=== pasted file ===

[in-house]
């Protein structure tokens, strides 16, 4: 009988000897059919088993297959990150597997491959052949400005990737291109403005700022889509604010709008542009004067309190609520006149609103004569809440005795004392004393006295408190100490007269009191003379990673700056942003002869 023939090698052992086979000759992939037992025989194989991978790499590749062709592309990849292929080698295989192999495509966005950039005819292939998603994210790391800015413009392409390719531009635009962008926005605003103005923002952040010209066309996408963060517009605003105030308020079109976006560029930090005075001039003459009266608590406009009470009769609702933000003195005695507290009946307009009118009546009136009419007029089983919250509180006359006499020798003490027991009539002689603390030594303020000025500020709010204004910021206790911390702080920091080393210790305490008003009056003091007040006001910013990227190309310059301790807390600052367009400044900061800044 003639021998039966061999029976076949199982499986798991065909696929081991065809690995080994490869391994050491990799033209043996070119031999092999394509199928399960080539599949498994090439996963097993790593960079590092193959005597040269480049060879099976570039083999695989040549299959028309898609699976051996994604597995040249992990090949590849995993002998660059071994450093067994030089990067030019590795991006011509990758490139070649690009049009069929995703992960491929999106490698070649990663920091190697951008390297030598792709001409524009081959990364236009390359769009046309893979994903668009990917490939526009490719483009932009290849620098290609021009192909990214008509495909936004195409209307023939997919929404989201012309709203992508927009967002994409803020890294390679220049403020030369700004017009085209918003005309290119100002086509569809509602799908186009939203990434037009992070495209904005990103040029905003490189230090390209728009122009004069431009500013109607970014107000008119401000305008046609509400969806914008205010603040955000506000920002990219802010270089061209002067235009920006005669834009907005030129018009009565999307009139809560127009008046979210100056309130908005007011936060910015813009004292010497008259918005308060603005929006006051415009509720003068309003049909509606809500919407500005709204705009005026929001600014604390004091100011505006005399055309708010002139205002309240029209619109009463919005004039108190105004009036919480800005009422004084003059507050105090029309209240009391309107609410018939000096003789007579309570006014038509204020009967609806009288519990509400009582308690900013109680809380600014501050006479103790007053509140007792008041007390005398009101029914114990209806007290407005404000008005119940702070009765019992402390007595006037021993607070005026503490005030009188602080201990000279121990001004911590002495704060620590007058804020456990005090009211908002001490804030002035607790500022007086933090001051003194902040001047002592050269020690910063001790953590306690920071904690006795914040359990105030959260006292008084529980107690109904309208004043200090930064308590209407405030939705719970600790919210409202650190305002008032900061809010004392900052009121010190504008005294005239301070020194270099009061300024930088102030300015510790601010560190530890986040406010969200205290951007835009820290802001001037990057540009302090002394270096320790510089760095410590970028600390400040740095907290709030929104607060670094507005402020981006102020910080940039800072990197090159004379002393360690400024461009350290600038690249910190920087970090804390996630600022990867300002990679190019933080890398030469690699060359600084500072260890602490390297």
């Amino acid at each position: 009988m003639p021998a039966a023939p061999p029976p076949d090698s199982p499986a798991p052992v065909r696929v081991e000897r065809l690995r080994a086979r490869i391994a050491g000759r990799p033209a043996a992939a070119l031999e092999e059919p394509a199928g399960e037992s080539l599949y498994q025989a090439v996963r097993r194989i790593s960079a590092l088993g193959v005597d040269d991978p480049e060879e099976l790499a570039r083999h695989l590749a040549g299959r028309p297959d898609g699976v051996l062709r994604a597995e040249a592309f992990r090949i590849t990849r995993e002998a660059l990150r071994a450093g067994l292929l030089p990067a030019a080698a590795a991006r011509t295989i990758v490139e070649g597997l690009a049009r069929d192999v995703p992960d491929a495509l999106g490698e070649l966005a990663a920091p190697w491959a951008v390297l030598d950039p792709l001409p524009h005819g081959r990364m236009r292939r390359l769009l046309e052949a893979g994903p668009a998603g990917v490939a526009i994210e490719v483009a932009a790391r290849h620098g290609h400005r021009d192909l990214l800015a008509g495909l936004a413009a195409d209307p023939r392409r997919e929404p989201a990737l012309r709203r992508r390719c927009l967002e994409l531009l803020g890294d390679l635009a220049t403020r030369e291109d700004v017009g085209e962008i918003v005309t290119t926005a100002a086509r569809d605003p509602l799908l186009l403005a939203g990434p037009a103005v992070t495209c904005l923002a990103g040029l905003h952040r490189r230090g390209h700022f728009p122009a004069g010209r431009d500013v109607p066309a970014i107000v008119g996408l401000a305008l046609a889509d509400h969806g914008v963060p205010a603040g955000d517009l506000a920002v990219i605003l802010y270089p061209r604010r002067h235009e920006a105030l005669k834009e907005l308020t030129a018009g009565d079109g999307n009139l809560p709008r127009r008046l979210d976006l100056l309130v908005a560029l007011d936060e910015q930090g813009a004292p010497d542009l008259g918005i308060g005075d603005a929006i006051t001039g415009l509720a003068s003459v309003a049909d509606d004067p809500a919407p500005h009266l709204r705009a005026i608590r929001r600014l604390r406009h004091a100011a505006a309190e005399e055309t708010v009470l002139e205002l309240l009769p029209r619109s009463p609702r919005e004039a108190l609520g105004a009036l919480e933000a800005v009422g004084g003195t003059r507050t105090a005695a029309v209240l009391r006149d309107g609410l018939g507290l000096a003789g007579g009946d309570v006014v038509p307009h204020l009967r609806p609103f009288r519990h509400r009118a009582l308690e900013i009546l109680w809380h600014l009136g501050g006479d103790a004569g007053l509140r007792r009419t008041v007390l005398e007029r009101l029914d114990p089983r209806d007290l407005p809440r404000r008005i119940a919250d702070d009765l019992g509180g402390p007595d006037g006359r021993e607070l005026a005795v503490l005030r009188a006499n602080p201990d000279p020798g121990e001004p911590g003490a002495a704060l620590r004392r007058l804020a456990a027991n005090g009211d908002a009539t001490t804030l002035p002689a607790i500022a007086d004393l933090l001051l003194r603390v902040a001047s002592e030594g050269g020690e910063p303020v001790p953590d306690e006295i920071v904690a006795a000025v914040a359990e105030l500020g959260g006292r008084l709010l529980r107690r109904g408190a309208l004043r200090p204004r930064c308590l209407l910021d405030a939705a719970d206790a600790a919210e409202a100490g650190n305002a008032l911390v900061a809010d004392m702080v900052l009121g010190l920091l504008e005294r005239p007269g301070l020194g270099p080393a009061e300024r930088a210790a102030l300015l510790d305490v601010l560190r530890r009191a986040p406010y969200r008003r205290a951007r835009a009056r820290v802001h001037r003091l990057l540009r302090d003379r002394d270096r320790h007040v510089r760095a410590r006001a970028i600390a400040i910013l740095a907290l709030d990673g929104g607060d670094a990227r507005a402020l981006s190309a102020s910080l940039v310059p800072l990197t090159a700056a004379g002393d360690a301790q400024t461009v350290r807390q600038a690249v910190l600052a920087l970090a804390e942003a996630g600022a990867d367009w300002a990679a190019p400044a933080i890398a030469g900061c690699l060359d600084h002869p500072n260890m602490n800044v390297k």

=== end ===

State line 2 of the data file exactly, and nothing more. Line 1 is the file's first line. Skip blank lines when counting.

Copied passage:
């Protein structure tokens, strides 16, 4: 009988000897059919088993297959990150597997491959052949400005990737291109403005700022889509604010709008542009004067309190609520006149609103004569809440005795004392004393006295408190100490007269009191003379990673700056942003002869 023939090698052992086979000759992939037992025989194989991978790499590749062709592309990849292929080698295989192999495509966005950039005819292939998603994210790391800015413009392409390719531009635009962008926005605003103005923002952040010209066309996408963060517009605003105030308020079109976006560029930090005075001039003459009266608590406009009470009769609702933000003195005695507290009946307009009118009546009136009419007029089983919250509180006359006499020798003490027991009539002689603390030594303020000025500020709010204004910021206790911390702080920091080393210790305490008003009056003091007040006001910013990227190309310059301790807390600052367009400044900061800044 003639021998039966061999029976076949199982499986798991065909696929081991065809690995080994490869391994050491990799033209043996070119031999092999394509199928399960080539599949498994090439996963097993790593960079590092193959005597040269480049060879099976570039083999695989040549299959028309898609699976051996994604597995040249992990090949590849995993002998660059071994450093067994030089990067030019590795991006011509990758490139070649690009049009069929995703992960491929999106490698070649990663920091190697951008390297030598792709001409524009081959990364236009390359769009046309893979994903668009990917490939526009490719483009932009290849620098290609021009192909990214008509495909936004195409209307023939997919929404989201012309709203992508927009967002994409803020890294390679220049403020030369700004017009085209918003005309290119100002086509569809509602799908186009939203990434037009992070495209904005990103040029905003490189230090390209728009122009004069431009500013109607970014107000008119401000305008046609509400969806914008205010603040955000506000920002990219802010270089061209002067235009920006005669834009907005030129018009009565999307009139809560127009008046979210100056309130908005007011936060910015813009004292010497008259918005308060603005929006006051415009509720003068309003049909509606809500919407500005709204705009005026929001600014604390004091100011505006005399055309708010002139205002309240029209619109009463919005004039108190105004009036919480800005009422004084003059507050105090029309209240009391309107609410018939000096003789007579309570006014038509204020009967609806009288519990509400009582308690900013109680809380600014501050006479103790007053509140007792008041007390005398009101029914114990209806007290407005404000008005119940702070009765019992402390007595006037021993607070005026503490005030009188602080201990000279121990001004911590002495704060620590007058804020456990005090009211908002001490804030002035607790500022007086933090001051003194902040001047002592050269020690910063001790953590306690920071904690006795914040359990105030959260006292008084529980107690109904309208004043200090930064308590209407405030939705719970600790919210409202650190305002008032900061809010004392900052009121010190504008005294005239301070020194270099009061300024930088102030300015510790601010560190530890986040406010969200205290951007835009820290802001001037990057540009302090002394270096320790510089760095410590970028600390400040740095907290709030929104607060670094507005402020981006102020910080940039800072990197090159004379002393360690400024461009350290600038690249910190920087970090804390996630600022990867300002990679190019933080890398030469690699060359600084500072260890602490390297």